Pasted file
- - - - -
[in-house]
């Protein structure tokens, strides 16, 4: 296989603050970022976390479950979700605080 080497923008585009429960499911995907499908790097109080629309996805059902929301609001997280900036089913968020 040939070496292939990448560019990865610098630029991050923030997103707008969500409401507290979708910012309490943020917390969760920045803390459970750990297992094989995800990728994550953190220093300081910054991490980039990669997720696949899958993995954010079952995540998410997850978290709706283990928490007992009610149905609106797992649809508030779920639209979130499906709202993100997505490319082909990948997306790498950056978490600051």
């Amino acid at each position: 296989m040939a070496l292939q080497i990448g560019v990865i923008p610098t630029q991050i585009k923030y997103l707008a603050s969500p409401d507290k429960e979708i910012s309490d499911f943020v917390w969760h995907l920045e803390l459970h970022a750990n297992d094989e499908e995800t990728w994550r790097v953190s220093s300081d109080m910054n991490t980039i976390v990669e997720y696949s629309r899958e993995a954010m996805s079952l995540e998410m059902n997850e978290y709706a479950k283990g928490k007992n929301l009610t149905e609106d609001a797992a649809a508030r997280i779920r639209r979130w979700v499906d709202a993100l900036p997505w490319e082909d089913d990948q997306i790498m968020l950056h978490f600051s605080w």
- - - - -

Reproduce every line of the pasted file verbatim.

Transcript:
[in-house]
């Protein structure tokens, strides 16, 4: 296989603050970022976390479950979700605080 080497923008585009429960499911995907499908790097109080629309996805059902929301609001997280900036089913968020 040939070496292939990448560019990865610098630029991050923030997103707008969500409401507290979708910012309490943020917390969760920045803390459970750990297992094989995800990728994550953190220093300081910054991490980039990669997720696949899958993995954010079952995540998410997850978290709706283990928490007992009610149905609106797992649809508030779920639209979130499906709202993100997505490319082909990948997306790498950056978490600051």
């Amino acid at each position: 296989m040939a070496l292939q080497i990448g560019v990865i923008p610098t630029q991050i585009k923030y997103l707008a603050s969500p409401d507290k429960e979708i910012s309490d499911f943020v917390w969760h995907l920045e803390l459970h970022a750990n297992d094989e499908e995800t990728w994550r790097v953190s220093s300081d109080m910054n991490t980039i976390v990669e997720y696949s629309r899958e993995a954010m996805s079952l995540e998410m059902n997850e978290y709706a479950k283990g928490k007992n929301l009610t149905e609106d609001a797992a649809a508030r997280i779920r639209r979130w979700v499906d709202a993100l900036p997505w490319e082909d089913d990948q997306i790498m968020l950056h978490f600051s605080w």